US 2036373 A
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April 7, 1936. D TAYLOR 2,036,373
HIGHWAY MARKER Filed April 29, 1955 Swan MM 7 i af a 7 .5071 0 00!; Z). Way 3 Patented Apr. 7, 1936 PATENT OFFICE errant HIGHWAY MARKER,
Donald D. Taylor, Duncannon, Pa assignor to Advance Engineering Corporation, huncannou, Pa, a corporation oi Pennsylvania Applicationdnril ea recs, Serial No. irate lit tllaims.
My invention relates to the marking of streets and highways with surface indicia for defining tramc lanes, pedestrian crossings and'the like.
l-leretoiore, several expedients have been attempted for the general purposes with which the present invention is concerned. @ne of the first to be used and that which, to the present time, is most generally employed, consists in the painting of appropriate lines upon the road or street surface. Such lines have the great disadvantage of short life, due to the abrasive action of vehicle wheels rolling and dragging thereon, weathering, and to staining and obliteration by road tar and spent oil dropping from the engines and other lubricated parts of automobiles.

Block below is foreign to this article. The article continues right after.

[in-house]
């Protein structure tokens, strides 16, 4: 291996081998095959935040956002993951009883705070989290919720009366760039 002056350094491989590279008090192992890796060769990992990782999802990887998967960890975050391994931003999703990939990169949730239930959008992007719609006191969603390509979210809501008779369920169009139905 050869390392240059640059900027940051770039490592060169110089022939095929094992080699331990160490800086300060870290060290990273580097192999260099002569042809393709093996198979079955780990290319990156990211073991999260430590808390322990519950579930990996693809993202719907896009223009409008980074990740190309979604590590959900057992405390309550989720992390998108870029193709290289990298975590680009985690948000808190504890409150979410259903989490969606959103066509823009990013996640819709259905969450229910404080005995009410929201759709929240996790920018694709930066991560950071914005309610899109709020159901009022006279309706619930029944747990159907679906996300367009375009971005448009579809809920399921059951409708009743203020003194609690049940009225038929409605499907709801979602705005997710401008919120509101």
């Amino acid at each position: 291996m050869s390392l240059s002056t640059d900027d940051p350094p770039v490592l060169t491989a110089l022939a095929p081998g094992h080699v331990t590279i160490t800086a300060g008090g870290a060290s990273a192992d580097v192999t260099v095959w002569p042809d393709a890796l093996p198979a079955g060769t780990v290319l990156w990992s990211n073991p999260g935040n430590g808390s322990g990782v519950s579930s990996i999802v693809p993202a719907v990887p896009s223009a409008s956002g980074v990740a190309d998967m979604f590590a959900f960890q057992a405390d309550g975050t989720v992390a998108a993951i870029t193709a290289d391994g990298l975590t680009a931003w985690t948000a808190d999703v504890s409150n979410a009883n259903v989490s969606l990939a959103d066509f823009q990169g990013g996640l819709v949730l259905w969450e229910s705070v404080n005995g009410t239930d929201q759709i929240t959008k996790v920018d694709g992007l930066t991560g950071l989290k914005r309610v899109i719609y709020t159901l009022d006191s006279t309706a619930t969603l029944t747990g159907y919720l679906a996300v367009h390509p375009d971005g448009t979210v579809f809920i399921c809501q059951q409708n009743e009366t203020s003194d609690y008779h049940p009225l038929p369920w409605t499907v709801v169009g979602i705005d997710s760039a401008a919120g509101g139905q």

Because of this primary objectionto the painted line as a highway marker, numerous devices have been ofiered as substitutes, such devices, for the most part, being in the nature of studs provided with pin-like securing portions which are driven or otherwise anchored in the body of the highway at appropriately'spaced positions to give the appearance of a dotted or broken line. Such devices are expensive for the purpose, partially :3 because, to remain lustrous, they must be fabricated of, or jacketed with, expensive corrosionresisting metal such as Monel or stainless steel. In some instances, attempts have been made to jewel the exposed portions of otherwise nonlustrous studs with faceted pieces of glass which reflect light. The mounting of such jewel-like elements in studs of rugged character is similarly so expensive as to be almost prohibitive for the provision of a highway marker of general utility. Moreover, adequate anchorage of such stud-like road-marking devices, as a class, is extremely diflicult and further increases the cost of the finished highway line to such an extent that, as has been stated, painted lines, despite their short life, continue to be the expedient most generally used.